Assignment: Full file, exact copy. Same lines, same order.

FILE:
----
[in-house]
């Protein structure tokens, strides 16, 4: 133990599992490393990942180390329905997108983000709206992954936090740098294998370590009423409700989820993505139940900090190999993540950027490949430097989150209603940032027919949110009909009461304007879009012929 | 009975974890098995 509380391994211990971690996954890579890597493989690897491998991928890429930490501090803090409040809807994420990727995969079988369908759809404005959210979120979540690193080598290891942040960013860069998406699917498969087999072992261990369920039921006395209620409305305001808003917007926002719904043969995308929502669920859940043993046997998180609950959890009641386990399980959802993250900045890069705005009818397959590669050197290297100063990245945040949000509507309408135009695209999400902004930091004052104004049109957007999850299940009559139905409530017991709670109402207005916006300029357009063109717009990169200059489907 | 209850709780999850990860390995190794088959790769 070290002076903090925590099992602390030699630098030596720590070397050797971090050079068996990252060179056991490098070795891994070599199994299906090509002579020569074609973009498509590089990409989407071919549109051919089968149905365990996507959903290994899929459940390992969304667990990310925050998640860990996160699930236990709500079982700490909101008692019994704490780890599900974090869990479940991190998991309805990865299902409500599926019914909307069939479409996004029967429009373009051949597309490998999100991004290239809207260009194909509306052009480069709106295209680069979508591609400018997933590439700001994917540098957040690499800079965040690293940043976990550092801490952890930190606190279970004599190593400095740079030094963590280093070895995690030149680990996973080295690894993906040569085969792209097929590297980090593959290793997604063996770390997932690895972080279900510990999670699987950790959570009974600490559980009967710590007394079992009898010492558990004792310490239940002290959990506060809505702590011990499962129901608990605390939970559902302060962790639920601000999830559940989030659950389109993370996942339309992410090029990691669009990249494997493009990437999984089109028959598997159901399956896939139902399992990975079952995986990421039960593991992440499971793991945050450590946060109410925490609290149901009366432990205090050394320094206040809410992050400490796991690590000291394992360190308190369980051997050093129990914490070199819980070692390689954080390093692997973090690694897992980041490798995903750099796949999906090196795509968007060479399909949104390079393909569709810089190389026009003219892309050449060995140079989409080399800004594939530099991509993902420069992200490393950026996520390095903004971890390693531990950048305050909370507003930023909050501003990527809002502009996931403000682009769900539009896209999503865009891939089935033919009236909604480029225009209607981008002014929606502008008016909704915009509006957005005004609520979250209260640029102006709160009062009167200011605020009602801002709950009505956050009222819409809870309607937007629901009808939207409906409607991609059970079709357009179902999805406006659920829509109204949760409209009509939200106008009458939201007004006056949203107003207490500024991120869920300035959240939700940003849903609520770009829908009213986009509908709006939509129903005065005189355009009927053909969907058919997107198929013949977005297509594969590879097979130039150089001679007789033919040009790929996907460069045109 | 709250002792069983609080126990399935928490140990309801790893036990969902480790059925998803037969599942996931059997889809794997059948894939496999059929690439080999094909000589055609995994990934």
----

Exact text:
[in-house]
């Protein structure tokens, strides 16, 4: 133990599992490393990942180390329905997108983000709206992954936090740098294998370590009423409700989820993505139940900090190999993540950027490949430097989150209603940032027919949110009909009461304007879009012929 | 009975974890098995 509380391994211990971690996954890579890597493989690897491998991928890429930490501090803090409040809807994420990727995969079988369908759809404005959210979120979540690193080598290891942040960013860069998406699917498969087999072992261990369920039921006395209620409305305001808003917007926002719904043969995308929502669920859940043993046997998180609950959890009641386990399980959802993250900045890069705005009818397959590669050197290297100063990245945040949000509507309408135009695209999400902004930091004052104004049109957007999850299940009559139905409530017991709670109402207005916006300029357009063109717009990169200059489907 | 209850709780999850990860390995190794088959790769 070290002076903090925590099992602390030699630098030596720590070397050797971090050079068996990252060179056991490098070795891994070599199994299906090509002579020569074609973009498509590089990409989407071919549109051919089968149905365990996507959903290994899929459940390992969304667990990310925050998640860990996160699930236990709500079982700490909101008692019994704490780890599900974090869990479940991190998991309805990865299902409500599926019914909307069939479409996004029967429009373009051949597309490998999100991004290239809207260009194909509306052009480069709106295209680069979508591609400018997933590439700001994917540098957040690499800079965040690293940043976990550092801490952890930190606190279970004599190593400095740079030094963590280093070895995690030149680990996973080295690894993906040569085969792209097929590297980090593959290793997604063996770390997932690895972080279900510990999670699987950790959570009974600490559980009967710590007394079992009898010492558990004792310490239940002290959990506060809505702590011990499962129901608990605390939970559902302060962790639920601000999830559940989030659950389109993370996942339309992410090029990691669009990249494997493009990437999984089109028959598997159901399956896939139902399992990975079952995986990421039960593991992440499971793991945050450590946060109410925490609290149901009366432990205090050394320094206040809410992050400490796991690590000291394992360190308190369980051997050093129990914490070199819980070692390689954080390093692997973090690694897992980041490798995903750099796949999906090196795509968007060479399909949104390079393909569709810089190389026009003219892309050449060995140079989409080399800004594939530099991509993902420069992200490393950026996520390095903004971890390693531990950048305050909370507003930023909050501003990527809002502009996931403000682009769900539009896209999503865009891939089935033919009236909604480029225009209607981008002014929606502008008016909704915009509006957005005004609520979250209260640029102006709160009062009167200011605020009602801002709950009505956050009222819409809870309607937007629901009808939207409906409607991609059970079709357009179902999805406006659920829509109204949760409209009509939200106008009458939201007004006056949203107003207490500024991120869920300035959240939700940003849903609520770009829908009213986009509908709006939509129903005065005189355009009927053909969907058919997107198929013949977005297509594969590879097979130039150089001679007789033919040009790929996907460069045109 | 709250002792069983609080126990399935928490140990309801790893036990969902480790059925998803037969599942996931059997889809794997059948894939496999059929690439080999094909000589055609995994990934």